When customers request their boarding pass within the mobile application, a request goes to Amazon API Gateway, which initiates an associated AWS Lambda function to validate the request and authorize the process. The boarding pass is then generated with S3 public URLs and an associated TTL. The app will then be responsible for downloading all images to display at the boarding gate and/or border control.
“As early adopters we felt this was simple to integrate in a few hours for a single developer and worked smoothly,” said Joaquim Oliveira, Head of Mobile Development, Ryanair Labs, “For specific use cases it provides a useful extra layer for our serverless solutions.”
Architecture diagram of the Ryanair COVID-19 mobile wallet with S3 Object Lambda
Ryanair COVID-19 and S3 Object Lambda architecture explained
- Mobile app requests information for the reservation.
- API Gateway triggers AWS Lambda with the information supplied.
- Lambda generates boarding passes and S3 URLs for PDF COVID files.
- App requests COVID documents using the returned S3 Access point URLs.
- S3 Object Lambda checks if the PDFs have already been converted, if so, respond.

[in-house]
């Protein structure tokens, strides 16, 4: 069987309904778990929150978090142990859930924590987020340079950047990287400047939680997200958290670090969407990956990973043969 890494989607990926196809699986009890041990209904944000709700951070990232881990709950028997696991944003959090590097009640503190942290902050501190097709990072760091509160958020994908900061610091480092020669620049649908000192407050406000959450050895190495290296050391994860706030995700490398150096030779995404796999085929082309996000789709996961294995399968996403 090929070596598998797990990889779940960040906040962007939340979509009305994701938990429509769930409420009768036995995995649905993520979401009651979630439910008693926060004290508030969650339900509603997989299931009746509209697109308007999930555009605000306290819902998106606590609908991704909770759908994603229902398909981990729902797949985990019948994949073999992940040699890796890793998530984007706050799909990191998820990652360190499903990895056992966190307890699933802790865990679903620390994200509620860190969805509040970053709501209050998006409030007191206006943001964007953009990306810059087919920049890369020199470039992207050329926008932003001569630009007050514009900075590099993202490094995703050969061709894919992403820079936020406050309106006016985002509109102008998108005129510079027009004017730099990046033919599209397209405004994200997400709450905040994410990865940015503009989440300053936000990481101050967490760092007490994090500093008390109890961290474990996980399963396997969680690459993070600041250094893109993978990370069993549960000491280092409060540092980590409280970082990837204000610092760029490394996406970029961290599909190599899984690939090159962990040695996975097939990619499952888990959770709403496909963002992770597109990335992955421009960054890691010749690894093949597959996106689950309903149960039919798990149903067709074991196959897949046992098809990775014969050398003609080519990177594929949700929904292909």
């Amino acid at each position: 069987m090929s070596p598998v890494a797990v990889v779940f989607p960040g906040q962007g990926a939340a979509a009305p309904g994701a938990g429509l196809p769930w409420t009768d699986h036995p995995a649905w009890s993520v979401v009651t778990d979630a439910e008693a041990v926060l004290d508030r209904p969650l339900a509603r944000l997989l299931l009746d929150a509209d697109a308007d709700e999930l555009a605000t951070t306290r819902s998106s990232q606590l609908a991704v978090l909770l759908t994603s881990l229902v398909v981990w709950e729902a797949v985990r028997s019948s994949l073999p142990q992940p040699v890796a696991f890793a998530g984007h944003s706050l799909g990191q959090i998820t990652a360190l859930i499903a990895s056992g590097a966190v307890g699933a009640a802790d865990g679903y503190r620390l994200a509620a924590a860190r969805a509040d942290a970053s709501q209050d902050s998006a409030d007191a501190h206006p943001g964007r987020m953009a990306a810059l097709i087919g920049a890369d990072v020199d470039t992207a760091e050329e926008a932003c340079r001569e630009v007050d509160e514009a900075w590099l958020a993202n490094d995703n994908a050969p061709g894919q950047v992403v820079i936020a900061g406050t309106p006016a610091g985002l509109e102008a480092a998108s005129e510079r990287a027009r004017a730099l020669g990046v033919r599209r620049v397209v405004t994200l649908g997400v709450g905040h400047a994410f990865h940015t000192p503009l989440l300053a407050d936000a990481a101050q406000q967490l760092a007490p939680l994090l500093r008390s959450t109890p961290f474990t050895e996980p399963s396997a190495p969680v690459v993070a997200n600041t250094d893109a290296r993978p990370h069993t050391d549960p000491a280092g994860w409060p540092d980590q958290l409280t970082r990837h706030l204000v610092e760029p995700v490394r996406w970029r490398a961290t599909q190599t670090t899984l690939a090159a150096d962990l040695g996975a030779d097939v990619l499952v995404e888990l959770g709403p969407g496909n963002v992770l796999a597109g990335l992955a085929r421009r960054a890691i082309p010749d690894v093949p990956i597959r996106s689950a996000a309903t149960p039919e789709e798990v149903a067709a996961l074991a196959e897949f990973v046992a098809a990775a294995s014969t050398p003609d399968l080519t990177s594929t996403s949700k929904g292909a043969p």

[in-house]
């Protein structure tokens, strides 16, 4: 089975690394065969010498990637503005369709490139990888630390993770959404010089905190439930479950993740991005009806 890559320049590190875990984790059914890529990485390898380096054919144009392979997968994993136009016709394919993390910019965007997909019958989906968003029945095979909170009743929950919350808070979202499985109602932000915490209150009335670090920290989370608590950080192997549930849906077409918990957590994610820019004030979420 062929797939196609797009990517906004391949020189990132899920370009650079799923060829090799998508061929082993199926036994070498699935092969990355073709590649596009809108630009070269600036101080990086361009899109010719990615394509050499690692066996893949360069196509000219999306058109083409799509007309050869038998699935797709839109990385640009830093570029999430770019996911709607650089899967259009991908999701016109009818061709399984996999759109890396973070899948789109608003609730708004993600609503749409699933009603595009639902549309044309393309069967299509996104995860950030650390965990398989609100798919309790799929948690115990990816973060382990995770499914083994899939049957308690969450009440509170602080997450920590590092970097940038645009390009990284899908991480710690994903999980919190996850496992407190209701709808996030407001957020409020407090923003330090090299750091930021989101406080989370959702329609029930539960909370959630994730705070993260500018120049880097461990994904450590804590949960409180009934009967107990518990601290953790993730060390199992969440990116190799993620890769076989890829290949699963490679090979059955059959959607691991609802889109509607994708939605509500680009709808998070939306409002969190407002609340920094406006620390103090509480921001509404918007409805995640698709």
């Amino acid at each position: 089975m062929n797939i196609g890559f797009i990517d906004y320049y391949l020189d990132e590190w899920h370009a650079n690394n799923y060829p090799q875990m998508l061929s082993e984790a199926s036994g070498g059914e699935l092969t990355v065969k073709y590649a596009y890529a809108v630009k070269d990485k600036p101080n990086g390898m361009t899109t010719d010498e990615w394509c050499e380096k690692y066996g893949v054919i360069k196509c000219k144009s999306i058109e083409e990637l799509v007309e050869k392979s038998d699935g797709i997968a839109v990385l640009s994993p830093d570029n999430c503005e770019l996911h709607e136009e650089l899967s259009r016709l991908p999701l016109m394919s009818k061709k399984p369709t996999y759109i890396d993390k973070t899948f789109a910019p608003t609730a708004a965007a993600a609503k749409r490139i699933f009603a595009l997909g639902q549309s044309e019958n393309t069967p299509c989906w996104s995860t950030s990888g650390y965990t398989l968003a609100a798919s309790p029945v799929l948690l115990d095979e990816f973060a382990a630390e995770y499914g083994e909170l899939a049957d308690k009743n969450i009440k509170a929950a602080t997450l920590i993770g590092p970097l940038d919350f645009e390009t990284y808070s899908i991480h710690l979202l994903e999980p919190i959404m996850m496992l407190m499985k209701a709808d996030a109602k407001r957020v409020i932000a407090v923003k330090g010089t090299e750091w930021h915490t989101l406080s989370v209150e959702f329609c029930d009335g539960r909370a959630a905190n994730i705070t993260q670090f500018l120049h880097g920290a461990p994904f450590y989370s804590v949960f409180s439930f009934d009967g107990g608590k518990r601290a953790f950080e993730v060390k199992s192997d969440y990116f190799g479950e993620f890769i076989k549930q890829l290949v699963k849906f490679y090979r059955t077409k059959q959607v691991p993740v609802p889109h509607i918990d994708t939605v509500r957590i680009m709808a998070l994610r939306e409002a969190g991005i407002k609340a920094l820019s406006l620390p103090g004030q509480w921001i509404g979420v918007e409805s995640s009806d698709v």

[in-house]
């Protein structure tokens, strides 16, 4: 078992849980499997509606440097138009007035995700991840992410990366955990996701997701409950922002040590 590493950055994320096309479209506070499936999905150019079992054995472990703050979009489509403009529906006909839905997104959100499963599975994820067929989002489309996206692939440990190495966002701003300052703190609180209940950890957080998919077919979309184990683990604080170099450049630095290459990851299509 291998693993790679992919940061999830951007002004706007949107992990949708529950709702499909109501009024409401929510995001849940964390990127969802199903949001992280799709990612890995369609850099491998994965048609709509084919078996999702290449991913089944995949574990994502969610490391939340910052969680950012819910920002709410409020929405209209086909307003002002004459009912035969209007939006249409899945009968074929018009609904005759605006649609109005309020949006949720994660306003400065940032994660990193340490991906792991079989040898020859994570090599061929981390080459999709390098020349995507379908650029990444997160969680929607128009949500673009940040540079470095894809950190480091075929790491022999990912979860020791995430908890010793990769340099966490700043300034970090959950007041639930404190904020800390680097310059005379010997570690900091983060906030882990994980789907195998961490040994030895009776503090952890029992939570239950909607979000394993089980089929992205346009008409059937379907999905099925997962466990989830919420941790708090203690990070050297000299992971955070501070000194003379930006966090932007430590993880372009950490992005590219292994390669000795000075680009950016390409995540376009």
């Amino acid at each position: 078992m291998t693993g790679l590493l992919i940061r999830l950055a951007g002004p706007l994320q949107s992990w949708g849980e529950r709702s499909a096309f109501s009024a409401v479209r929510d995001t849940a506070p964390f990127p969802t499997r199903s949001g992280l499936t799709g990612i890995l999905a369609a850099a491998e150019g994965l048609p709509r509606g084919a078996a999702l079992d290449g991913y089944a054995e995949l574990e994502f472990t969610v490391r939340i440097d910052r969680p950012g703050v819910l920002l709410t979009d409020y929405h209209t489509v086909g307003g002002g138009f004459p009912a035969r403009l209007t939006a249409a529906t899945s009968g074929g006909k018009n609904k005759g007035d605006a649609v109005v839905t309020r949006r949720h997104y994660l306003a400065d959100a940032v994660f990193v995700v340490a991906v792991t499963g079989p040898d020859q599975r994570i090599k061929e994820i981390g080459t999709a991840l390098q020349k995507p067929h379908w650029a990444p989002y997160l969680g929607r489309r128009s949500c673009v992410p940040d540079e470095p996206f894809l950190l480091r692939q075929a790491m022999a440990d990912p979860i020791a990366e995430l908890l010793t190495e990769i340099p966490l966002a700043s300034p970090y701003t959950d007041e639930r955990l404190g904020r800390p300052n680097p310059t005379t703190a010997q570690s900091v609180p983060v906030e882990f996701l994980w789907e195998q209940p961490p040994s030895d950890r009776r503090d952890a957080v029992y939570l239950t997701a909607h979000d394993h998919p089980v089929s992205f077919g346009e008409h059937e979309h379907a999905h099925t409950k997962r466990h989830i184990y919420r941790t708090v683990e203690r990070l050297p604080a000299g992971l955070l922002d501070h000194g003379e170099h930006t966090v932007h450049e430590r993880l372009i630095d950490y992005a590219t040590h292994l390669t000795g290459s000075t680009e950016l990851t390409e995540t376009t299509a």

- If the PDF was not already converted to an image, Lambda converts, stores and responds with the image.
Reducing development effort
By shifting this logic to AWS and leveraging S3 Object Lambda, Ryanair was able to include PDF files without any app changes in under 3 days. Customers can use the Ryanair mobile app to move through a booking quickly. The Ryanair team initially evaluated S3 Event Notifications to invoke a Lambda function, but the time between the user uploading Covid-19 wallet documents and requesting the COVID documents wasn’t long enough for the invoke to be completed, which could have caused errors. This introduced another complexity level since the session time wouldn’t work for the vast majority of the users. It would require the Ryanair app to keep retrying the request until the transformed document was available in the given format, and until the documents were downloaded. Along with the extra work involved it would increase the number of requests and costs across services. Using S3 Object Lambda, Ryanair are able to transform these documents in real time without any visible delay for the end users, ensuring the data is available offline while at the same time keep the running costs low.
In this post, we’ve shown you how Ryanair leveraged S3 Object Lambda to move quickly and deliver important features in 3 days to support their return to serving customers. This allows their customers to have all the documentation they need at their fingertips on arrival to their destination countries.
“S3 Object Lambda is a great new feature for S3, bringing Lambda to the S3 request, and the timing was right on time for the development of our Covid-19 Wallet,” said Oliveira.” It allowed us to focus on developing new features for our mobile app and left the heavy lifting for AWS, in a seamless way for our customers.”
To learn more about S3 Object Lambda, visit the feature page, user guide, introductory blog post, or watch the following video.
If you have any comments or questions, please leave them in the comments section.